Where, how that first bootloader is is heavily system dependent. You might have some sort of usb bootable device that enumerates and downloads firmware to ram all in hardware then the processor boots from that ram.
Normally yes the first boot is some sort of flash. It is a good idea to have that first bootloader uber simple, essentially 100% bug free and durable and reliable with perhaps a serial or other way to get in so that you can use it to replace the second/real bootloader.
Ideally the second bootloader wants to be flash as well, the second bootloader would want to do the bulk of the work, initializing ddr, setting up ethernet if it wants to have some sort of ethernet based debugging or transferring of files, bootp, etc. Being significantly larger and more complicated it is expected to both have bugs and need to be upgraded more often than the primary bootloader. The primary is hopefully protected from being overwritten, so that you can comfortably replace the second bootloader without bricking the system.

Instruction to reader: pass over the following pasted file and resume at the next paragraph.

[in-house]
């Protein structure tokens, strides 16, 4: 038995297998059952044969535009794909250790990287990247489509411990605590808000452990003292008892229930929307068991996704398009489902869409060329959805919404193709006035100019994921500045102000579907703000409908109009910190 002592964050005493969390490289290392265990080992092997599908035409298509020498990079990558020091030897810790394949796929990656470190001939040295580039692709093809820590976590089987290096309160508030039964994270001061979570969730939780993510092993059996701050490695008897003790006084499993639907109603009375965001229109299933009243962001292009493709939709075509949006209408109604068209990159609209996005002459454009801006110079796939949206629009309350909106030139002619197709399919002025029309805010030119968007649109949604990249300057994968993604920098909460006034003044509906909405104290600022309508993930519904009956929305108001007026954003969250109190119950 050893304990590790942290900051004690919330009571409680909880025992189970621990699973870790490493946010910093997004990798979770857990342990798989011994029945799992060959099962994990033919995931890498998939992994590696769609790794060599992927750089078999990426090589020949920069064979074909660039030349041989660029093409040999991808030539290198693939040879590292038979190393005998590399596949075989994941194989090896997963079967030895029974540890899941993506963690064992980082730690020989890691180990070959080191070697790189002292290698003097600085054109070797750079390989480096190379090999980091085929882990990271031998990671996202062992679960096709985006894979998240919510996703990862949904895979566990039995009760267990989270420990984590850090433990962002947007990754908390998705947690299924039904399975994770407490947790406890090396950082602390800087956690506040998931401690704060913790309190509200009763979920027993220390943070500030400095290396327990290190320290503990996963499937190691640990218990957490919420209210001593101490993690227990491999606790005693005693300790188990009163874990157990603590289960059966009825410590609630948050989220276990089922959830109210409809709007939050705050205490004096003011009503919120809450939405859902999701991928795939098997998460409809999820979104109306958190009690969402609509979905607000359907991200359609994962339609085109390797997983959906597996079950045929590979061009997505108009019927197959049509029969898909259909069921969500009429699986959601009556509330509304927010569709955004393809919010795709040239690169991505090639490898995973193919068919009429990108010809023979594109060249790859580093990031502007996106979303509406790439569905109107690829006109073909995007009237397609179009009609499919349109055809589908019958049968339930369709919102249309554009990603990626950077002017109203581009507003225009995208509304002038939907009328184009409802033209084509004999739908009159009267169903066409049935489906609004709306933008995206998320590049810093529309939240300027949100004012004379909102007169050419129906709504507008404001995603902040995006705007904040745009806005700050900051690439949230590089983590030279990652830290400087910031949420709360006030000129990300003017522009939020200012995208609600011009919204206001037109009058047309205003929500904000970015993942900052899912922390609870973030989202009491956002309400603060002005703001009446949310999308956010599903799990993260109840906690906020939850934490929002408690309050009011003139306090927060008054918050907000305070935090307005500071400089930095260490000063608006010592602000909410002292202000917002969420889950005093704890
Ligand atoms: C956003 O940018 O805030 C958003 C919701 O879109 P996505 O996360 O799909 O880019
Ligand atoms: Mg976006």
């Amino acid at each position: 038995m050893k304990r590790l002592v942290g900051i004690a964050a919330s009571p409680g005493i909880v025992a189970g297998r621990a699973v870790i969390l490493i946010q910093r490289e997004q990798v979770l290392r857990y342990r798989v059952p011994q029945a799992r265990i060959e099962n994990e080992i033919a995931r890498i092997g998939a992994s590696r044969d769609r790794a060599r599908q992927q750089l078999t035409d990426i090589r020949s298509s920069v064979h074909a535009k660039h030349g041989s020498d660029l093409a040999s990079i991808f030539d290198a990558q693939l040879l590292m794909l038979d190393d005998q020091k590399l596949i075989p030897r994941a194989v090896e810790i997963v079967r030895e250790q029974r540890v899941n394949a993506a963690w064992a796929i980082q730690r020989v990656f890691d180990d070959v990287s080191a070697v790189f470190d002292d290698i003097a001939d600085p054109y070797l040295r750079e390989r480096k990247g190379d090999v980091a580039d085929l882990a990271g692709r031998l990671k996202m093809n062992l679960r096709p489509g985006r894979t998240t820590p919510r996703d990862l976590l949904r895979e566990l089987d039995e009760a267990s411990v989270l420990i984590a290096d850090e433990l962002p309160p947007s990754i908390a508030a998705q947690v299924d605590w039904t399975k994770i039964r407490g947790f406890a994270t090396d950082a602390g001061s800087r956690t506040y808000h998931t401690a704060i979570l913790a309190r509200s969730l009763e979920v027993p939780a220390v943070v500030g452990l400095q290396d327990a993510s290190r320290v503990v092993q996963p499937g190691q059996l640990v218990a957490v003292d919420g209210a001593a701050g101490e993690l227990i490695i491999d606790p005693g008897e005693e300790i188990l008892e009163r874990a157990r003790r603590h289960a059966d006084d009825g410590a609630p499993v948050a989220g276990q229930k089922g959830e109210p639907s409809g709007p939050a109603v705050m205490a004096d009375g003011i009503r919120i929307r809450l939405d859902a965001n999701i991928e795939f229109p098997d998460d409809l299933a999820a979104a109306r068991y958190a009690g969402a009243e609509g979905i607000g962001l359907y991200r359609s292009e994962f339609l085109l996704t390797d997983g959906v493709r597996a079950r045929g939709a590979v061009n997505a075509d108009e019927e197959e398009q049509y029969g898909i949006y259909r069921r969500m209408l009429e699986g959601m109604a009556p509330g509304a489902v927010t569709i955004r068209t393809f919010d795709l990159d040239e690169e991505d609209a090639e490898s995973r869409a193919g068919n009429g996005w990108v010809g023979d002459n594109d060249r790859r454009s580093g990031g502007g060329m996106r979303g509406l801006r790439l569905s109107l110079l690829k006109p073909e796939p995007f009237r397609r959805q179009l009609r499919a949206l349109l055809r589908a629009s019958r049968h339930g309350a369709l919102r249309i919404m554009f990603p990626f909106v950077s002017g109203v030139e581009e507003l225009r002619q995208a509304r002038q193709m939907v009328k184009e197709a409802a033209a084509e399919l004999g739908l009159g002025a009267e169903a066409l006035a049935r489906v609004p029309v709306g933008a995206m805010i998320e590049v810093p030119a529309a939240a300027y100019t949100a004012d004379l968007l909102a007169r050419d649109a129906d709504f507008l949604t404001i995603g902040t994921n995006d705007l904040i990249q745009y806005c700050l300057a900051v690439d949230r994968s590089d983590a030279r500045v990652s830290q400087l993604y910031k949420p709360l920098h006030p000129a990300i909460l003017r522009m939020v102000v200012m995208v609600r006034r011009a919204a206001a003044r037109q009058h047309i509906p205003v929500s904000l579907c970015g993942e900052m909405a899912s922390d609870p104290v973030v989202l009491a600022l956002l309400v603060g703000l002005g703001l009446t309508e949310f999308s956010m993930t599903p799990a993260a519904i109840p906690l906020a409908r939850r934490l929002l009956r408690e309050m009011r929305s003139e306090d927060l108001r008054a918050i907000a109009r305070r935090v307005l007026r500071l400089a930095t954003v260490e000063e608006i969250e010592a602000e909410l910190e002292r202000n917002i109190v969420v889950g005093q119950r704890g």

Do all systems use the above? No, some/many may only use a single bootloader, with there perhaps being a pause very early so that a keystroke on a serial port can interrupt the bootloader taking you to a place where you can re-load the bootloader. Allowing for bootloader development with fewer chances at bricking but still a chance if you mess up that first bit before and including the keystroke and serial flash loader thing. Here again that serial loader thing is not always present, just a convenience for the bootloader developers. Often the fallback will be jtag, or a removable prom or some other system way to get in and reprogram the prom when you brick it (also, sometimes the same way you program it the first time in system when the board is produced, some designs are brickable to save on cost and use pre-programmed flashes during manufacturing so the first boot works).
A linux bootloader does not require any/all of this, a very very minimal, setup ram, prep the command line or atags or whatever and branch to linux.
It is a loaded question as the answer is heavily dependent on your system, processor, design engineers (including you). Traditionally processors boot from flash and the bootloader gets memory and some other things up so the next bit of code can run. That next bit of code can come from many places, usb, disk, flash/rom, ethernet/bootp/tftp, pcie, mdio, spi, i2c, etc. And there can be as many layers between power on reset and linux starting as the design desires or requires.